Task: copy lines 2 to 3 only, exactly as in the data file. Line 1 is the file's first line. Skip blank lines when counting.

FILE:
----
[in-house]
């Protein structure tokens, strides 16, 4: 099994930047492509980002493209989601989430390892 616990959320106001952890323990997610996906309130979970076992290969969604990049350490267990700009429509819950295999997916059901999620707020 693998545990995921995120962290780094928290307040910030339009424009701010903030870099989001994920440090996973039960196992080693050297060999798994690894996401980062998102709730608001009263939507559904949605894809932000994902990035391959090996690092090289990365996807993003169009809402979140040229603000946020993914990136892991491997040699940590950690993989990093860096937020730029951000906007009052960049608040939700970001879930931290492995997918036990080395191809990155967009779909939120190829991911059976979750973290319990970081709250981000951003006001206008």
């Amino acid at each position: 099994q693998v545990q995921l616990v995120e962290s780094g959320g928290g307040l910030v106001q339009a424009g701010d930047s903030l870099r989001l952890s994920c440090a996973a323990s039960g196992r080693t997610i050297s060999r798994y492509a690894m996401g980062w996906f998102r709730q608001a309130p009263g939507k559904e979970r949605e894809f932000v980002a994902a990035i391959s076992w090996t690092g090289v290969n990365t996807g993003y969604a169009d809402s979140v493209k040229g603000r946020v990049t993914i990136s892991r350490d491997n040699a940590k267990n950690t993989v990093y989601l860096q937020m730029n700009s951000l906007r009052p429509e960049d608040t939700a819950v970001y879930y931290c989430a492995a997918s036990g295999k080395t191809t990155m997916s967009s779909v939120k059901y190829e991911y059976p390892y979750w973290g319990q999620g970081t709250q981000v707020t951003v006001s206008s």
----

């Protein structure tokens, strides 16, 4: 099994930047492509980002493209989601989430390892 616990959320106001952890323990997610996906309130979970076992290969969604990049350490267990700009429509819950295999997916059901999620707020 693998545990995921995120962290780094928290307040910030339009424009701010903030870099989001994920440090996973039960196992080693050297060999798994690894996401980062998102709730608001009263939507559904949605894809932000994902990035391959090996690092090289990365996807993003169009809402979140040229603000946020993914990136892991491997040699940590950690993989990093860096937020730029951000906007009052960049608040939700970001879930931290492995997918036990080395191809990155967009779909939120190829991911059976979750973290319990970081709250981000951003006001206008």
């Amino acid at each position: 099994q693998v545990q995921l616990v995120e962290s780094g959320g928290g307040l910030v106001q339009a424009g701010d930047s903030l870099r989001l952890s994920c440090a996973a323990s039960g196992r080693t997610i050297s060999r798994y492509a690894m996401g980062w996906f998102r709730q608001a309130p009263g939507k559904e979970r949605e894809f932000v980002a994902a990035i391959s076992w090996t690092g090289v290969n990365t996807g993003y969604a169009d809402s979140v493209k040229g603000r946020v990049t993914i990136s892991r350490d491997n040699a940590k267990n950690t993989v990093y989601l860096q937020m730029n700009s951000l906007r009052p429509e960049d608040t939700a819950v970001y879930y931290c989430a492995a997918s036990g295999k080395t191809t990155m997916s967009s779909v939120k059901y190829e991911y059976p390892y979750w973290g319990q999620g970081t709250q981000v707020t951003v006001s206008s």